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Posts Tagged ‘family’

“That’s a fine looking high horse. What you got in the stable? We’ve got a lot of starving faithful. That looks tasty, that looks plenty. This is hungry work. Take me to church, I’ll worship like a dog at the shrine of your lies. I’ll tell you my sins and you can sharpen your knife. Offer me that deathless death, good God let me give you my life.”

One of my WiT colleagues, Maria McDowell, recently wrote a series of posts regarding the recent confirmation of a man who is avowedly pro-White (or, as they put it, “pro-identity”) into the Orthodox Church. I can’t help but chuckle a little about the language of “pro-identity,” however, considering that I often associate the term ‘identity’ with difference—with racial and ethnic diversity and with LGBTQ equality, whereas the Traditionalist Youth Network is very much about ethnic “purity,” not to mention that they “firmly consider homosexual activity a sin and vigorously oppose its promotion in the public square as an accepted and moral lifestyle.”

I was struck by Maria’s blog post, and what she was responding to, this weekend when I happened to see this, the music video for “Take Me to Church,” the debut single released by the Irish singer-songwriter Hozier.

 

 

This video struck me as a powerful illustration of precisely what Maria was responding to, highlighting the kind of violence that “protecting a culture” can very realistically and seriously result in. I especially appreciated Maria’s critique of the dangers of this notion of “protecting a culture,” and wanted to reflect a little bit on the relationship between purity, religion, and sex, amongst some other things, in light of the Hozier song and video…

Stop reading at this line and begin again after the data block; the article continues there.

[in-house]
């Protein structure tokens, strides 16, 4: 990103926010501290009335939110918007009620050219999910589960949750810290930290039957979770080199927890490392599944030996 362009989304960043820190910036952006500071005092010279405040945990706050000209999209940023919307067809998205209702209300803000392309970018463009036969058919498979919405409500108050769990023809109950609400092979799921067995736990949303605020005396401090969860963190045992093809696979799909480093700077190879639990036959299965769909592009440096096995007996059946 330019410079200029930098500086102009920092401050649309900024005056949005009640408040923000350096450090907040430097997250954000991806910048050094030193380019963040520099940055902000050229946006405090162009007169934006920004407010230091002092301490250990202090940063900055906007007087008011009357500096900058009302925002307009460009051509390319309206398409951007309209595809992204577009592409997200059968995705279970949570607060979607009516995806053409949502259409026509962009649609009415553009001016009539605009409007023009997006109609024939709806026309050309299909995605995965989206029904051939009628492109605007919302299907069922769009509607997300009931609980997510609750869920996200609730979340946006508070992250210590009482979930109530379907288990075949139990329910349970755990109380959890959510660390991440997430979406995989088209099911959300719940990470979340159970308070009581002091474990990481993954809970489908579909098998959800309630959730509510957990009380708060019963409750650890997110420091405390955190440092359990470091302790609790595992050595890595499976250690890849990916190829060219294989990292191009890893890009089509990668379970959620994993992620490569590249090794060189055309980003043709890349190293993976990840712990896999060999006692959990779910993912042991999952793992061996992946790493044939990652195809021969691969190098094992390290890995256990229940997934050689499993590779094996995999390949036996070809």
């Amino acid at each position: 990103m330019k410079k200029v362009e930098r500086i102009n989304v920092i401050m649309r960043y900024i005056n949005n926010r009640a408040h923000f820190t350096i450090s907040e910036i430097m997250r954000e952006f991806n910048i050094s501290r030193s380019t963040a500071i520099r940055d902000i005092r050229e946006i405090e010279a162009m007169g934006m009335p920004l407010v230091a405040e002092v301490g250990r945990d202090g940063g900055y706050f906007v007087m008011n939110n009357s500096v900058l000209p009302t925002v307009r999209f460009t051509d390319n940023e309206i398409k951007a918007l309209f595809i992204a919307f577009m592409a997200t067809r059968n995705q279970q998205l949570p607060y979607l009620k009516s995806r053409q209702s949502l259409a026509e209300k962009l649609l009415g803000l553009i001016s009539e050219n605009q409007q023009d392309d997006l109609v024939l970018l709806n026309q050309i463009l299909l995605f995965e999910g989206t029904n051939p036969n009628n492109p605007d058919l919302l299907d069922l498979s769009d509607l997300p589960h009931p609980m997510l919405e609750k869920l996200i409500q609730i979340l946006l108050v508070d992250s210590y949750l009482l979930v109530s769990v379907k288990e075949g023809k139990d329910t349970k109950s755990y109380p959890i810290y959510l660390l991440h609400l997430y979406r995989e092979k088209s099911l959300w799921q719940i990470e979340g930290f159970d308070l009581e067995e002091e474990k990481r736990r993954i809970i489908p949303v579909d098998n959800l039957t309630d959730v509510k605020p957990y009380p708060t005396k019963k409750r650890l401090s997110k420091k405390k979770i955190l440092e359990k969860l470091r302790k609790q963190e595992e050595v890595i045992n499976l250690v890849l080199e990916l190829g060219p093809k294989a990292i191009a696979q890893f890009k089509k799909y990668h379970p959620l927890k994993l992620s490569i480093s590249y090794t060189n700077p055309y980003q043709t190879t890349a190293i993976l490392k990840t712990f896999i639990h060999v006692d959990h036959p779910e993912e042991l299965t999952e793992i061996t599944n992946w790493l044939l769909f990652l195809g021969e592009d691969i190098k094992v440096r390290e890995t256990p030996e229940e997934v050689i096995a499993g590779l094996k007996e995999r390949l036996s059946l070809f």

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A few days after I wrote my last post on work-life balance in academia, a dialogue broke out between the Catholic Moral Theology blog and Women in Theology about work-life balance in the context of motherhood in academia. My post wasn’t specifically focused on motherhood, though I contextualized my discussion in the dialogue over motherhood in academia, referencing the text Professor Mommy specifically.

As I mentioned to some of the women in my program, I read all of these posts through the lens of having just recently finished Bringing Up Bébé: One American Mother Discovers the Wisdom of French Parenting.1 Although I haven’t personally experienced the stresses of balancing motherhood and academia, as I read the whole dialogue between the blogs, all I could think was: There has to be another way! Maybe, just maybe, we can learn from some of the parenting styles in other parts of the world (like France) and find a better way to balance motherhood (and fatherhood) with the academic lifestyle.

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You haven’t the faintest conception of what I went through with your dear Robert. The ingratitude! It was I who made a man of him! Sacrificed my whole life to him! And what was my reward? Absolute, utter selfishness.

C.S. Lewis, The Great Divorce

Rachel: Maybe Joey’s right. Maybe all good deeds are selfish.
Phoebe: I will find a selfless good deed. ‘Cause I just gave birth to three children and I will not let them be raised in a world where Joey is right.

Friends, “The One Where Phoebe Hates PBS” (1998)